# How can I derive mathematical posterior predictive distribution calculation steps for beta prior and binomial likelihood

I would like to know the mathematical calculation step by step processes with beta prior and binomial likelihood for posterior predictive distribution. • Since this sounds like a self-study question, please add the tag and let us know where you get stuck between the definition of a predictive [start] and the value of this predictive [end]? – Xi'an Nov 25 '19 at 15:04
• Is this homework? If so, please add the self-study tag and show us what you've tried and where you're stuck, and we'll help you through the difficult parts. – jbowman Nov 25 '19 at 15:04

Posterior predictive distribution is original pdf times posterior. It's your predictions on 'more' data, given your current data. But your current data is itself dependent on your prior. So really, it's your predicted 'more' data given you've worked out the posterior. Useful link.

Binomial with beta prior is a conjugate prior with parameters found here

To find the posterior, just group multiply the likelihood of data with prior. For example, Posterior of Binomial with Beta Prior, .i.e. the parameter p of the binomial distribution is itself distributed on the beta distribution, is calculated as:

$$\prod_{i=1}^{N}$$ $${N}\choose{x_i}$$ $$p^{x_i}(1-p)^{n-x_i}$$ $$\frac{1}{B(\alpha,\beta)}p^{\alpha-1}(1-p)^{\beta-1}$$

All terms that do not contain p, which is the parameter that is distributed in question, are just constants you can just find the distribution that is proportional to whatever that product equals

$$\propto p^{\sum_{i=1}^{N} x_i}p^{\alpha-1}(1-p)^{\sum_{i=1}^{N} n_i-x_i}(1-p)^{\beta-1}$$

$$\propto p^{(\alpha+\sum_{i=1}^{N} x_i)-1}(1-p)^{(\beta+\sum_{i=1}^{N} n_i-x_i)-1}$$

So, posterior distirubtion is propotional to a Beta distribution with parameters, $$\alpha=\alpha+\sum_{i=1}^{N} x_i$$ and $$\beta=\beta+\sum_{i=1}^{N} n_i-x_i$$

Put that as your new prior and times it with your original pdf, except this time you full have to do the integral rather than just saying it's 'proportional to' .i.e. The trick will be to kick everything not related to the parameter out of the intgeral, group the exponents to find out what you have multiply with to cancel the intgeral, find a way to multiply by '1' to get a pdf to cancel the integral.

$$\int_{0}^{1}$$ $${n}\choose{x}p^x(1-p)^{n-x}$$ $$\frac{1}{B(\alpha+\sum x_i,\beta+\sum n_i-\sum x_i)}$$ $$p^{\alpha+\sum x_i-1}(1-p)^{\beta+\sum n_i-\sum x_i-1}dp$$

kick everything not p out

$${n}\choose{x}\frac{1}{B(\alpha+\sum x_i,\beta+\sum n_i-\sum x_i)}$$ $$\int_{0}^{1}p^x(1-p)^{n-x}p^{\alpha+\sum x_i-1}(1-p)^{\beta+\sum n_i-\sum x_i-1}dp$$

Group the exponents in the integral.

$$\int_{0}^{1}p^{x+\alpha+\sum x_i-1}$$ $$(1-p)^{n-x+\beta+\sum n_i-\sum x_i-1}dp$$

Do a trick where you multiply by '1' in the form of $$\frac{B(x+\alpha+\sum x_i,n-x+\beta+\sum n_i-\sum x_i)}{B(x+\alpha+\sum x_i,n-x+\beta+\sum n_i-\sum x_i)}$$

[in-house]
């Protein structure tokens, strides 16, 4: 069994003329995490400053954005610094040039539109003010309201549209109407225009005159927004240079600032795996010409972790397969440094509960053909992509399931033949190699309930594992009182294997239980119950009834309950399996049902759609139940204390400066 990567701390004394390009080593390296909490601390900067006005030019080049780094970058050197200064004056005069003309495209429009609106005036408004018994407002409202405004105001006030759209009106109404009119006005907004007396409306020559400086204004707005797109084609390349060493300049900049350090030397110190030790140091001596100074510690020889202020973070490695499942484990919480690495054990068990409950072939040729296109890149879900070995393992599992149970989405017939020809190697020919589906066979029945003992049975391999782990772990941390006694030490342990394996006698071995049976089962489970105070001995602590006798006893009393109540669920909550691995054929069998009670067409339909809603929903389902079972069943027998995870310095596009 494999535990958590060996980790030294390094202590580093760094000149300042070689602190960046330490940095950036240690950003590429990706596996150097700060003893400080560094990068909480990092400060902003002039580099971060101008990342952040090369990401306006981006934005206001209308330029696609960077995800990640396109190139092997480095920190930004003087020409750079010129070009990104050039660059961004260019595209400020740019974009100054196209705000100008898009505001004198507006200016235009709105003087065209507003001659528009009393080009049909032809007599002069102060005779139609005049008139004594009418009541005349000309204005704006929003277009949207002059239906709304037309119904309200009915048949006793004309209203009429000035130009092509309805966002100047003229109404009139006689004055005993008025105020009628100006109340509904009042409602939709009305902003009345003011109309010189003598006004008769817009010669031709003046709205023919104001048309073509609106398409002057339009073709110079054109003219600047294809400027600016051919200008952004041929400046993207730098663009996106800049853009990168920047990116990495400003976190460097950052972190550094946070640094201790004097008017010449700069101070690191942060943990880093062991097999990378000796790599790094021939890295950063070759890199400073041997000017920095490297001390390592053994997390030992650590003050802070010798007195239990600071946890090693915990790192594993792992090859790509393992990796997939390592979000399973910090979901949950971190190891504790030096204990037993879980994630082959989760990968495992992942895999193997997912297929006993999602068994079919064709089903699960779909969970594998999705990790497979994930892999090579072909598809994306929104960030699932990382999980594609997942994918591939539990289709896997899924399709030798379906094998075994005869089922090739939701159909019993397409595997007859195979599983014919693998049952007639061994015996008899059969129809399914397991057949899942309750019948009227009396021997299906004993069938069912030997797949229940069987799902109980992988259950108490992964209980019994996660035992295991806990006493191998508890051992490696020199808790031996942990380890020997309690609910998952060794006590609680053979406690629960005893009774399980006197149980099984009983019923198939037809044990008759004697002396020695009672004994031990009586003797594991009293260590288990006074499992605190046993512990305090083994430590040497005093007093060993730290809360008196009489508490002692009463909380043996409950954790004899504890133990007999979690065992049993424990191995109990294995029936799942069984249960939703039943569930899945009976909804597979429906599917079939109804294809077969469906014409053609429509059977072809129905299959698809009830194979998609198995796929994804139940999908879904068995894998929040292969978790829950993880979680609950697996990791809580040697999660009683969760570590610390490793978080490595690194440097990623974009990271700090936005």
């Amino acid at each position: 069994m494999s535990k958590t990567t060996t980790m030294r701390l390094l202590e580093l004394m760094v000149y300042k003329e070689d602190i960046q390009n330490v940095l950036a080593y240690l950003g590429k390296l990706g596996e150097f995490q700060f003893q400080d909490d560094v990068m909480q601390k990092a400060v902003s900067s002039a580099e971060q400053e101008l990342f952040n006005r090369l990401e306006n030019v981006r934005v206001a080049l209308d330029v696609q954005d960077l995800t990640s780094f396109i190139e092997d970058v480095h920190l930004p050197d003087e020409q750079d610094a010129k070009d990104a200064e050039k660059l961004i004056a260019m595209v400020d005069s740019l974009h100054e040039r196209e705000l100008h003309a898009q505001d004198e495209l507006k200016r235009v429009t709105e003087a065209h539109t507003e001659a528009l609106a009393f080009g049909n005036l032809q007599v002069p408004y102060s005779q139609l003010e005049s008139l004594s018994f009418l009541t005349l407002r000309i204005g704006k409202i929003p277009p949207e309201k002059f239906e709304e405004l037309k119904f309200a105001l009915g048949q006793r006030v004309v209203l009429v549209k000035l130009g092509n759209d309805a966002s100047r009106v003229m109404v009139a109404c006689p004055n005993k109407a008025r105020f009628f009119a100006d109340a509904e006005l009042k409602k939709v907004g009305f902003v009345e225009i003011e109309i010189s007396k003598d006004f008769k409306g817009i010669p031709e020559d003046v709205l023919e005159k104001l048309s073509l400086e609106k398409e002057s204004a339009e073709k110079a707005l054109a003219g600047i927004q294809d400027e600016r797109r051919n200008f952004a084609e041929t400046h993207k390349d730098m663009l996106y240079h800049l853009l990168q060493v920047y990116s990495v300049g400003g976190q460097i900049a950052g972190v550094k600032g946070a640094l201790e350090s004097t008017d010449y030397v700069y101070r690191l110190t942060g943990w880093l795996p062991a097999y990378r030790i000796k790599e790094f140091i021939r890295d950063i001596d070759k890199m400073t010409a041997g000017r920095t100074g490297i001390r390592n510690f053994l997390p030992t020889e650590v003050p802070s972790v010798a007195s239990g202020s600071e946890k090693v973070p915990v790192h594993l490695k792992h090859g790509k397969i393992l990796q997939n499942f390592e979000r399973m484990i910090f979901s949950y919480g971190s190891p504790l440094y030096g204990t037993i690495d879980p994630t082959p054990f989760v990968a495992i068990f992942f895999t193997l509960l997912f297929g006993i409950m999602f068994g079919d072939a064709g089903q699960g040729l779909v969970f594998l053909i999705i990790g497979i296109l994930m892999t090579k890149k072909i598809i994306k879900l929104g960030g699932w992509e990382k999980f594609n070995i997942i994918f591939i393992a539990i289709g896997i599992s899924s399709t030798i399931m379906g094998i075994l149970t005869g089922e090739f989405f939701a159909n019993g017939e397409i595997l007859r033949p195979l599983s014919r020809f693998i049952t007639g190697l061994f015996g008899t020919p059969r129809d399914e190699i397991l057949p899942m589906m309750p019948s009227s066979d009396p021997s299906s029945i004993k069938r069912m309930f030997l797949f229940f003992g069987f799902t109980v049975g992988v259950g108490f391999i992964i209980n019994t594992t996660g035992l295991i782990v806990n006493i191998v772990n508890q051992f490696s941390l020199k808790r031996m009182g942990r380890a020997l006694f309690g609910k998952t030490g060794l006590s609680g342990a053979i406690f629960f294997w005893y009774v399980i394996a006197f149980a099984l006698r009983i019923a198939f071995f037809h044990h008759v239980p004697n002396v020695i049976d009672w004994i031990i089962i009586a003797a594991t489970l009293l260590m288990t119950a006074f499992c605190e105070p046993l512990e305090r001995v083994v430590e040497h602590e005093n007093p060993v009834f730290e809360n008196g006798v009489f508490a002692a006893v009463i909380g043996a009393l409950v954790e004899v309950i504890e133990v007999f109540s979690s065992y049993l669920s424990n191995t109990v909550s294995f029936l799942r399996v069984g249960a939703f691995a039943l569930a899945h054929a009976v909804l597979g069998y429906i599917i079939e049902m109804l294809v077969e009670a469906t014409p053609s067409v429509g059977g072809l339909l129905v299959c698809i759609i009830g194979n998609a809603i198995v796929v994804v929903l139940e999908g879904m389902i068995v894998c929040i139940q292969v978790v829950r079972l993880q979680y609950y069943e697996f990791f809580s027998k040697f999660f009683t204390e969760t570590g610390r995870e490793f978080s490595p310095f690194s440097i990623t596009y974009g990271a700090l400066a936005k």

The inside will resolve to another beta distribution and hence integrating over its range is simply 1.

So that just leaves the outside. $${n}\choose{x}\frac{B(x+\alpha+\sum x_i,n-x+\beta+\sum n_i-\sum x_i)}{B(\alpha+\sum x_i,\beta+\sum n_i-\sum x_i)}$$

This is kind of cheating but that function is a pmf--the beta-binomial pmf where $$n=n$$, $$k=x$$ , $$\alpha=\alpha+\sum x_i$$ , $$\beta=\beta+\sum n_i-\sum x_i$$

• No the predictive dist gives you the distribution of your unobserved/'more' data given what you have observed. Imagine I wanted to sample my unobserved data. Imagine that so far I've been sampling from a binomial, i can keep doing that, or I can make an assumption that p is itself distributed on a beta distribution, if my assumption is correct, I now have a better dist to sample from. – Huy Pham Nov 25 '19 at 18:48
• To find the predictive dist, set up that integral between your data's dist and the dist of the posterior you want and marginalize out the posterior, i.e. integrate with respect to the parameter and over the range of the parameter. en.wikipedia.org/wiki/Posterior_predictive_distribution If the integral doesn't have a closed form solution (most of them won't; the example you wanted was a lucky exception)--you'll need to use sampling methods using winBUGS or stan. – Huy Pham Nov 25 '19 at 18:50
• I'm sorry but I feel you might be mistaking what I'm saying. I watched the video, and he's using the posterior predictive distribution to find the probability x=1 i.e. person is diseased. In that specific case it turns out that the expectation of the beta binomial is exactly that answer. But the integral doesn't equal to an expected value--it's a distribution, it's a function that takes in values and spits out the probabilities that value will occur. – Huy Pham Nov 26 '19 at 8:16
• In answer to your questions, x is number of heads from the original sample used to get the posterior. n is from the distribution of the 'new'/unobserved data, although you will want to set that as the same n as the original distribution anyway. So eg. You can now predict the prob that there will be 3 heads (x=3) out of 10 tosses (n=10) for new data, given that your observed data where the probability of heads was distributed beta (a,b). x that is used to calculate the expectation is the old x, but you can put new x into the beta binomial to get its prob. n you can just set basically. – Huy Pham Nov 26 '19 at 8:17
• Ok that’s about as far as I understand before I start talking about things I don’t know. But my answer for how to calculate the pred dist should be roughly right. Even if the calculations are slightly wrong, the overall idea of integrating and the trick of kicking out constants and dividing by ‘1’ is how you do it. – Huy Pham Nov 26 '19 at 8:17